The new legislation is aimed at artificially boosting the fortunes of the major parties, particularly Rajapakse’s SLFP, by obstructing and de-registering smaller parties, preventing the formation of new ones and imposing far tighter state controls on all existing parties. Significantly, none of the parliamentary parties on the government or opposition side has opposed the legislation as a whole.

The new measures include:

* The current legislation requires that a political party provide a copy of its constitution and a list of office bearers in its application to be registered. Under the new law, an audited statement of the party’s accounts and a policy statement must be provided.

To achieve recognition, a party will have to prove four years of continuous political activity or have won a seat at the previous general elections or three seats at provincial council elections. To win a seat, however, is far more difficult if a party is not formally recognised. The election commission will continue to have wide discretionary powers in granting official party registration.

* Existing parties will be subject to far closer state scrutiny. Parties will be required to submit a copy of their program of work within three months of the legislation being enacted. Every recognised party will be compelled to advertise the time, date and venue of their general meetings in the newspapers. The law also requires publication of an audited copy of the party’s annual state of accounts, including a list of all donors, with details of their names and addresses.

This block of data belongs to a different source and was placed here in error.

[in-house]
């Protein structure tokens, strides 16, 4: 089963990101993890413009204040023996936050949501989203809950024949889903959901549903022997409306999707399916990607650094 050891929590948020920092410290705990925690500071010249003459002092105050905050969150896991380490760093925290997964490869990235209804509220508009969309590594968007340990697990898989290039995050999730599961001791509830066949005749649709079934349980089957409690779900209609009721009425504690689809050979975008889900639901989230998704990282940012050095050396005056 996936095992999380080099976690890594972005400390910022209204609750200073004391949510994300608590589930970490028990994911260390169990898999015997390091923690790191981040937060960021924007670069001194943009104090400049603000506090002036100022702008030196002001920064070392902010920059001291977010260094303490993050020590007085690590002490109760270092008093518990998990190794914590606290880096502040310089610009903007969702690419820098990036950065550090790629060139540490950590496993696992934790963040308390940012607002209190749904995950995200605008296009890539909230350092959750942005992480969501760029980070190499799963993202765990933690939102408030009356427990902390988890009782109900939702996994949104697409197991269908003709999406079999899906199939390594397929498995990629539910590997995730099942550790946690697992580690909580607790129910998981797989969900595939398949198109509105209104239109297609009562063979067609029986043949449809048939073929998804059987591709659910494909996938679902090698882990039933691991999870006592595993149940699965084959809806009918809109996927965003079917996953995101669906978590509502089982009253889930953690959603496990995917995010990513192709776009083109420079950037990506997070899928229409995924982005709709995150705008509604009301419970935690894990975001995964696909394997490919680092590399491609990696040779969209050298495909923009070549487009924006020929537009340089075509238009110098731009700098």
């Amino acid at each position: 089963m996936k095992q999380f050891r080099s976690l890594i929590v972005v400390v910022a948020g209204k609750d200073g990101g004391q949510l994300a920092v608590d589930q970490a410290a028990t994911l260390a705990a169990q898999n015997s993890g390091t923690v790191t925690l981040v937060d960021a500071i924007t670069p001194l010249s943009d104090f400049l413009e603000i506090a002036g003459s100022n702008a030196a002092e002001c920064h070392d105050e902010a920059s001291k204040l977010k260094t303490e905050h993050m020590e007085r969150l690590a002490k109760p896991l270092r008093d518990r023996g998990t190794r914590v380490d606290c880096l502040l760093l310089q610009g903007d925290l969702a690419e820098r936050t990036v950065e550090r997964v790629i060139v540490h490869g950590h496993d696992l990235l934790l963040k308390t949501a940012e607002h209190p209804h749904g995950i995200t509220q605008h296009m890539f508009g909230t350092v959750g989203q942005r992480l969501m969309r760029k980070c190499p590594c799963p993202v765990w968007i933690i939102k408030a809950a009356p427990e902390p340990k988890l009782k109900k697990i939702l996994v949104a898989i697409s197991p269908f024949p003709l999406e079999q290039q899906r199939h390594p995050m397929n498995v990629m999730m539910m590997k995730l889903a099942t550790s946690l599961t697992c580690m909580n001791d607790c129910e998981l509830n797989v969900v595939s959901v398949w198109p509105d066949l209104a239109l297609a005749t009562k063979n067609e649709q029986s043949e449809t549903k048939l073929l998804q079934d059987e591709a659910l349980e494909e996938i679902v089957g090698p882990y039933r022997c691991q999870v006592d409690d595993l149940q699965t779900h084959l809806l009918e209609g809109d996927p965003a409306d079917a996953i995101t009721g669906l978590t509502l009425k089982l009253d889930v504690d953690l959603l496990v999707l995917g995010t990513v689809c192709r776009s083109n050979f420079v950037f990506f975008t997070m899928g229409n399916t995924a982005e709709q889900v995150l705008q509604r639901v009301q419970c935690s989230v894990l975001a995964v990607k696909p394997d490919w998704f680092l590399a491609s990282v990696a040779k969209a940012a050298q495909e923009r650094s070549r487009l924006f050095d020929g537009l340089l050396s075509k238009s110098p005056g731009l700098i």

* For the first time, the election commissioner will have wide powers to scrutinise and de-register existing political parties. The minister heading the parliamentary committee on electoral reform recently told the media that only 20 of about 60 parties that are officially recognised are active. The comment is a clear indication of preparations for sweeping moves against smaller political parties, particularly those that have opposed the government and its policies.

The Socialist Equality Party calls on the working class to oppose the new legislation, which above all is directed against the democratic rights of working people. The law is part of the police-state measures being prepared by the Rajapakse government to consolidate its grip on power and suppress any opposition to its onslaught on living standards. COURTESY:WSWS

Amnesty wants urgent action over detained Tamil Doctor

Four doctors released, one still in danger

Four of the five doctors held under emergency regulations by the Sri Lankan government for providing "false information" to foreign journalists have been released on bail. However, Dr S. Sivapalan is still detained without charge, and is at risk of torture or other ill-treatment.

Dr S SivapalanTC.jpg

Dr. S. Sivapalan

Dr Veerakkathipillai Shanmugarajah, Dr Thurairaja Varatharaja, Dr Thangamuttu Sathyamoorthy and Dr Kathirvel Ilancheliyan Vallavan were released on bail on 24 August. Colombo chief magistrate Nishantha Hapuarachchi ordered their release on conditions that included reporting to the Vavuniya Police during the last week of every month. The four doctors are still in danger, because their case was so high-profile.

The doctors had been in custody since 15 May, when they were detained at the Omanthai crossing point, for providing "false information" and what the government said were pro-Liberation Tigers of Tamil Eelam (LTTE) statements to international media outlets.